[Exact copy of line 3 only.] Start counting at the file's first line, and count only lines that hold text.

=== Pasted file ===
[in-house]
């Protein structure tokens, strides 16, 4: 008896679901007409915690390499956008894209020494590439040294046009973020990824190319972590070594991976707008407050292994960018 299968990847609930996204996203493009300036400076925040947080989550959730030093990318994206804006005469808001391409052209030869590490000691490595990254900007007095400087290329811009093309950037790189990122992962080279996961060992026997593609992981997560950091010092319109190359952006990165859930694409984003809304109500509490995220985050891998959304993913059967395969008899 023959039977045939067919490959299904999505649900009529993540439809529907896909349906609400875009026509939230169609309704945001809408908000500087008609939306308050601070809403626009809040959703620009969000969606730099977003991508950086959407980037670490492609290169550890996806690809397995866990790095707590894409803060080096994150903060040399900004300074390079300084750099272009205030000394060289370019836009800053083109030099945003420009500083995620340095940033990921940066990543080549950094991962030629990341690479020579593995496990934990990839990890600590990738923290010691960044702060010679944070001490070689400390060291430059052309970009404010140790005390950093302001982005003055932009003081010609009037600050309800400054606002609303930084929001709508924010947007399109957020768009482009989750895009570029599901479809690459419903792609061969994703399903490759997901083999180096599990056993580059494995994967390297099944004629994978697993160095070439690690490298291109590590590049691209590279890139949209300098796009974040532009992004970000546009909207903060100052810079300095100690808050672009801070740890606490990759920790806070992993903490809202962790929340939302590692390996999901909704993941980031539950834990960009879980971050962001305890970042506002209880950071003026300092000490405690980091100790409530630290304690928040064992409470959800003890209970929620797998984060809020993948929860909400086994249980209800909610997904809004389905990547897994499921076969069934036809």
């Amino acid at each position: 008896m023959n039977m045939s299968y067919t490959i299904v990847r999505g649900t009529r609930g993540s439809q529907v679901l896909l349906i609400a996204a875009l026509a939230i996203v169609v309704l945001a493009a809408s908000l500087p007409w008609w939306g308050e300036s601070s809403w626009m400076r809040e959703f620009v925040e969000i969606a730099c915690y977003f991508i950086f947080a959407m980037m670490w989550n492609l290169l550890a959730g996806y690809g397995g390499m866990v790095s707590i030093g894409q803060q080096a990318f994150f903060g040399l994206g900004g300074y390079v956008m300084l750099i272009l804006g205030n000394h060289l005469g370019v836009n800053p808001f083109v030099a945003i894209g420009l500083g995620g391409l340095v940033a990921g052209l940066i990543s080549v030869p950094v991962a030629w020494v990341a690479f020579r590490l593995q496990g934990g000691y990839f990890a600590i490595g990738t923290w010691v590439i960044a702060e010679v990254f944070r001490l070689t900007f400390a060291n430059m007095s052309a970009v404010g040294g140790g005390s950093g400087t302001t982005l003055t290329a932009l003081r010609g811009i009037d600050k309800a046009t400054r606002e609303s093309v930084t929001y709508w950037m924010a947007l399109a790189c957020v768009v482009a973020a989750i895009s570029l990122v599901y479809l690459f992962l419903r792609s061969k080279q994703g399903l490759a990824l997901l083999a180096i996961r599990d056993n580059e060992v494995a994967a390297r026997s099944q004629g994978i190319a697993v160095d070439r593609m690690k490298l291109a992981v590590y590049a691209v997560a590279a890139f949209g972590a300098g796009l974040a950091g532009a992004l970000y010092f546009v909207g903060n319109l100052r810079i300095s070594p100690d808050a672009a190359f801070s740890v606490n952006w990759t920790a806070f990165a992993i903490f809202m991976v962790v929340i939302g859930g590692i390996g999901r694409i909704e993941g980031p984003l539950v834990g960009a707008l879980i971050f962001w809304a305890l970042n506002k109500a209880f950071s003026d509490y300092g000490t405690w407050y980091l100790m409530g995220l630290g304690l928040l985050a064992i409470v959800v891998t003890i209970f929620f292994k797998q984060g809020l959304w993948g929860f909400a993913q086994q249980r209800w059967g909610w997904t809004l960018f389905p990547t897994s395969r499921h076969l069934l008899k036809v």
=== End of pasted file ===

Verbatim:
């Amino acid at each position: 008896m023959n039977m045939s299968y067919t490959i299904v990847r999505g649900t009529r609930g993540s439809q529907v679901l896909l349906i609400a996204a875009l026509a939230i996203v169609v309704l945001a493009a809408s908000l500087p007409w008609w939306g308050e300036s601070s809403w626009m400076r809040e959703f620009v925040e969000i969606a730099c915690y977003f991508i950086f947080a959407m980037m670490w989550n492609l290169l550890a959730g996806y690809g397995g390499m866990v790095s707590i030093g894409q803060q080096a990318f994150f903060g040399l994206g900004g300074y390079v956008m300084l750099i272009l804006g205030n000394h060289l005469g370019v836009n800053p808001f083109v030099a945003i894209g420009l500083g995620g391409l340095v940033a990921g052209l940066i990543s080549v030869p950094v991962a030629w020494v990341a690479f020579r590490l593995q496990g934990g000691y990839f990890a600590i490595g990738t923290w010691v590439i960044a702060e010679v990254f944070r001490l070689t900007f400390a060291n430059m007095s052309a970009v404010g040294g140790g005390s950093g400087t302001t982005l003055t290329a932009l003081r010609g811009i009037d600050k309800a046009t400054r606002e609303s093309v930084t929001y709508w950037m924010a947007l399109a790189c957020v768009v482009a973020a989750i895009s570029l990122v599901y479809l690459f992962l419903r792609s061969k080279q994703g399903l490759a990824l997901l083999a180096i996961r599990d056993n580059e060992v494995a994967a390297r026997s099944q004629g994978i190319a697993v160095d070439r593609m690690k490298l291109a992981v590590y590049a691209v997560a590279a890139f949209g972590a300098g796009l974040a950091g532009a992004l970000y010092f546009v909207g903060n319109l100052r810079i300095s070594p100690d808050a672009a190359f801070s740890v606490n952006w990759t920790a806070f990165a992993i903490f809202m991976v962790v929340i939302g859930g590692i390996g999901r694409i909704e993941g980031p984003l539950v834990g960009a707008l879980i971050f962001w809304a305890l970042n506002k109500a209880f950071s003026d509490y300092g000490t405690w407050y980091l100790m409530g995220l630290g304690l928040l985050a064992i409470v959800v891998t003890i209970f929620f292994k797998q984060g809020l959304w993948g929860f909400a993913q086994q249980r209800w059967g909610w997904t809004l960018f389905p990547t897994s395969r499921h076969l069934l008899k036809v």